I remember those early Saturday mornings in the summertime when the kids were little and we were all loaded up in the car and headed to Holden for a week of vacation. You couldn’t do much more to increase my joy at that moment. But if the kids wanted to just send me over the top in ecstatic utterances of praise, all they had to do was get along with each other on the trip. They would have the same mind, to paraphrase Paul’s letter to the Philippians, the same love, and be in one accord. Even though we were really in one Odyssey. Paul is pointing to a place we all should move to as soon as possible. Humility. It’s not a geographical location but a way of life. What does that look like in our relationships?
It means that we have the same love. Let’s face it, some Christians are like porcupines; they have a lot of good points but they’re hard to get close to. Notice that Paul surrounds having the same love with two phrases about being of the same mind. Every fight between church members starts in the mind. A church split in Dallas started when one of the church elders was served a smaller slice of ham than the child sitting next to him. I’m not making this up. Instead of keeping his big mouth shut, stuffing it with a big slab of apple pie, the church elder expressed his displeasure, and the pork problem led to a church-wide divorce. The whole thing started in his mind, and revealed a lack of love for his fellow church members.
Humility means also that we do nothing from selfish ambition or conceit. John Wooden, famed UCLA basketball coach said, “Talent is God-given; be humble. Fame is man-given; be thankful. Conceit is self-given; be careful.” Paul had just written to the Philippians about the preachers who were proclaiming Christ out of selfish ambition. But Paul didn’t gloat and exalt himself above them. He praised God that Christ was being preached. How could Paul be so lacking in selfish ambition and conceit? Here’s how, and he concludes the verse with it: “In humility count others more significant than yourselves.” This command pierces our hearts, doesn’t it? This runs so counter to everything in our culture, where self-promotion seems to be the key to success, and ambition and conceit the normal fare. Instead, let’s pull up stakes and move our heart and our life to Humility. John Stott wrote, “At every stage of our Christian development and in every sphere of our Christian discipleship, pride is the greatest enemy and humility our greatest friend.”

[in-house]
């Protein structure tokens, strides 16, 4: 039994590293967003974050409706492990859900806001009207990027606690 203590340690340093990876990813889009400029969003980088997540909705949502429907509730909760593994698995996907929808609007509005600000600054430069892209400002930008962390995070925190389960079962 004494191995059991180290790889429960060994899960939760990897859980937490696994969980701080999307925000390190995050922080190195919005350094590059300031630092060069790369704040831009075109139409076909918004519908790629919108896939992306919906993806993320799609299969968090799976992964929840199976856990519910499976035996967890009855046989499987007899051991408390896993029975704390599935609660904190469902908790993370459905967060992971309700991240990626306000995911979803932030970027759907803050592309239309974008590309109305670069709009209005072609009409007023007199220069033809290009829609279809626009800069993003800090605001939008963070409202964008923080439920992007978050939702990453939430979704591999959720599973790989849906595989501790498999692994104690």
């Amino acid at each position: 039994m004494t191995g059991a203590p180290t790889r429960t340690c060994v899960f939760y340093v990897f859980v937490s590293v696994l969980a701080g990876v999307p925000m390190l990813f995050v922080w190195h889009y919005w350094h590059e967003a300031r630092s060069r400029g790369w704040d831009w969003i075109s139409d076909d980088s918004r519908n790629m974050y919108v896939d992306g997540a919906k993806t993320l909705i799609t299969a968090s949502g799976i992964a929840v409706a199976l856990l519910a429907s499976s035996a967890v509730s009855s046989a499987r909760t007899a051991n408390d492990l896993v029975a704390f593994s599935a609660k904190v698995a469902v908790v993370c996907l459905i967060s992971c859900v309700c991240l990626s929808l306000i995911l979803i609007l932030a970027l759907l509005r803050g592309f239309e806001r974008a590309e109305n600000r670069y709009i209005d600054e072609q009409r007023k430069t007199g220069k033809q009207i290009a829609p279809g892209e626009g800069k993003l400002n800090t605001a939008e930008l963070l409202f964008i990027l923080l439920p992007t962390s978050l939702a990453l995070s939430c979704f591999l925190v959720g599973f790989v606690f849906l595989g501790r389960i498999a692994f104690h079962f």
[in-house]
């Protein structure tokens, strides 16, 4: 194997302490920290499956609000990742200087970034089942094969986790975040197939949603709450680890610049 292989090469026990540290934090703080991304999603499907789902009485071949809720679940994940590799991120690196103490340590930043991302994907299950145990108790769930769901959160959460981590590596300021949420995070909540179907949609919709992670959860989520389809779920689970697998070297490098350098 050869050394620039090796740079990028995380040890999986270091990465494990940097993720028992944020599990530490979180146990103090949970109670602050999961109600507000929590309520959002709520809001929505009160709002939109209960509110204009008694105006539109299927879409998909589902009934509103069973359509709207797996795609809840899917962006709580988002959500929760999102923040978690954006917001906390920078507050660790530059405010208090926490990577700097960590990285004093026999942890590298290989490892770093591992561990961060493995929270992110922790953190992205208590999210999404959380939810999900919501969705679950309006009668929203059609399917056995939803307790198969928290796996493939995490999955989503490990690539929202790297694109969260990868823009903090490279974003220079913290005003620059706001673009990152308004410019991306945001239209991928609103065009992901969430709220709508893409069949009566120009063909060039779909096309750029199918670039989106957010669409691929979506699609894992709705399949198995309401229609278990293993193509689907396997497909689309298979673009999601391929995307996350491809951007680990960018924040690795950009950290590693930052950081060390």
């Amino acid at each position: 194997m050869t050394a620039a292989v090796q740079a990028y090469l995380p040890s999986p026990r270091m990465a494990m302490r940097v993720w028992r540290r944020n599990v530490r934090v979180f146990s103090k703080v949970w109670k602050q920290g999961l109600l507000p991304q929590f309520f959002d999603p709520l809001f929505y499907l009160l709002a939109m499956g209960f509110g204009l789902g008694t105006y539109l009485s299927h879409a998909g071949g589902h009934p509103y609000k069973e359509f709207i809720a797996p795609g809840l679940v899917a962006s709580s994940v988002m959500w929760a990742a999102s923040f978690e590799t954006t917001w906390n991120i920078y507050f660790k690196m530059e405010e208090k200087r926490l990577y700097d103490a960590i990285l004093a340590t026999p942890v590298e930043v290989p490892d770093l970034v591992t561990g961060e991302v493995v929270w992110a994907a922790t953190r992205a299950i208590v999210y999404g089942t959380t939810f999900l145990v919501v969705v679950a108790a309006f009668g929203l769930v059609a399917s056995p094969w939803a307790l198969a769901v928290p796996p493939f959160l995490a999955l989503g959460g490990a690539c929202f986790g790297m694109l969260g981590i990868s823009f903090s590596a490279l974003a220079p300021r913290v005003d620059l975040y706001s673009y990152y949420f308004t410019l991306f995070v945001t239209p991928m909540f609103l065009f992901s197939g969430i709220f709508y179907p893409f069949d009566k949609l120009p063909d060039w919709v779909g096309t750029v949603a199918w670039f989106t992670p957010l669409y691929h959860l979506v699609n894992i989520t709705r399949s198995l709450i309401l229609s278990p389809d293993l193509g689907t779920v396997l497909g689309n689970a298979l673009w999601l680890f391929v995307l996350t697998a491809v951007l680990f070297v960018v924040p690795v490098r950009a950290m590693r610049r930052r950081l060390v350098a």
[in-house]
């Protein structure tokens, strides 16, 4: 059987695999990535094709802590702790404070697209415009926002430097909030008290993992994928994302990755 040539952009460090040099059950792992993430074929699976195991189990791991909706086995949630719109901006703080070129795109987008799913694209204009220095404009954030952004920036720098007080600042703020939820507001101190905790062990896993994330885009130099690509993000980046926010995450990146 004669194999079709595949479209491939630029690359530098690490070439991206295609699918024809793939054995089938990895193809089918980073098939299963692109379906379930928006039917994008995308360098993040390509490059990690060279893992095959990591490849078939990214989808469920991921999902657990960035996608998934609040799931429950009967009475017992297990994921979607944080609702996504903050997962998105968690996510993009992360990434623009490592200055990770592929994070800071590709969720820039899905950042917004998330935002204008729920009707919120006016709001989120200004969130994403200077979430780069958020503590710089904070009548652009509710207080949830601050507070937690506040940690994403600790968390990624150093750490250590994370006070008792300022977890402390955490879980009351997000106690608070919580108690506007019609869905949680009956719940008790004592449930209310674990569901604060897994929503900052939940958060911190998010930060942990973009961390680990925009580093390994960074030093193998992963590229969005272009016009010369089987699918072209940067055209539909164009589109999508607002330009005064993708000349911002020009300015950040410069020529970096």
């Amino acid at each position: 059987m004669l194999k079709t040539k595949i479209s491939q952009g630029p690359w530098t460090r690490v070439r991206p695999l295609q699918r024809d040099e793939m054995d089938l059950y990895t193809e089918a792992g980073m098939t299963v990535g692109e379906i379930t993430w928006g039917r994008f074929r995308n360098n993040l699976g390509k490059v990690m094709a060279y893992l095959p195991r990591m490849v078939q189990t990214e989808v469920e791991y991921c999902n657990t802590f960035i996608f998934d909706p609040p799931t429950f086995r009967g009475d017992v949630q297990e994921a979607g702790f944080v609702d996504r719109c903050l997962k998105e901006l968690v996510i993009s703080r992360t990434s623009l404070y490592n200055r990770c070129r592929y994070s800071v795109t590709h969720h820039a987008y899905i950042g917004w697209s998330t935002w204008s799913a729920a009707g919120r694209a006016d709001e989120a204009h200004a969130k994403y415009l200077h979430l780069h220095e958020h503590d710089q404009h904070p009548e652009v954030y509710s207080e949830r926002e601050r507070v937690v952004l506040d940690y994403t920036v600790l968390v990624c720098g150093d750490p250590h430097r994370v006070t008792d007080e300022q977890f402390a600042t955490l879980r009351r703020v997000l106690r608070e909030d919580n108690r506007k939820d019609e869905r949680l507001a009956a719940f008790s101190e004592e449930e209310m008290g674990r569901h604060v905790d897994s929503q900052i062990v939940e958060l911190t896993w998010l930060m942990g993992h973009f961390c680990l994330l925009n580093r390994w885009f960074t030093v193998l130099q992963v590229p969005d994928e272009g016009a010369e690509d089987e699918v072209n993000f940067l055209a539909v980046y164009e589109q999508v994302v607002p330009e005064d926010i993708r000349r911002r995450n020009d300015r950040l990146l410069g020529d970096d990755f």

Finally, humility means that you “Look not only to your own interests, but also to the interests of others.” If our whole life is a series of selfies, interrupted by the occasional detour into serving people at a food pantry or sending a check to a missionary, then we have missed the point, haven’t we? I was in Wal-Mart with my wife a few years ago, and my goal in that store (and any other store) is simple: get in, get it, get out. I had that look on my face, I guess, and Cindy said, “You know, if you look around at the people, it changes your perspective. I see people in here who are hurting, and it causes me to pray for them as we pass by.” Ouch. Suddenly my goals for shopping at Wal-Mart changed, as I moved my heart to Humility for the rest of that trip.
Go to the beach or the mountains, sure! But by all means, move to Humility. Life is better there.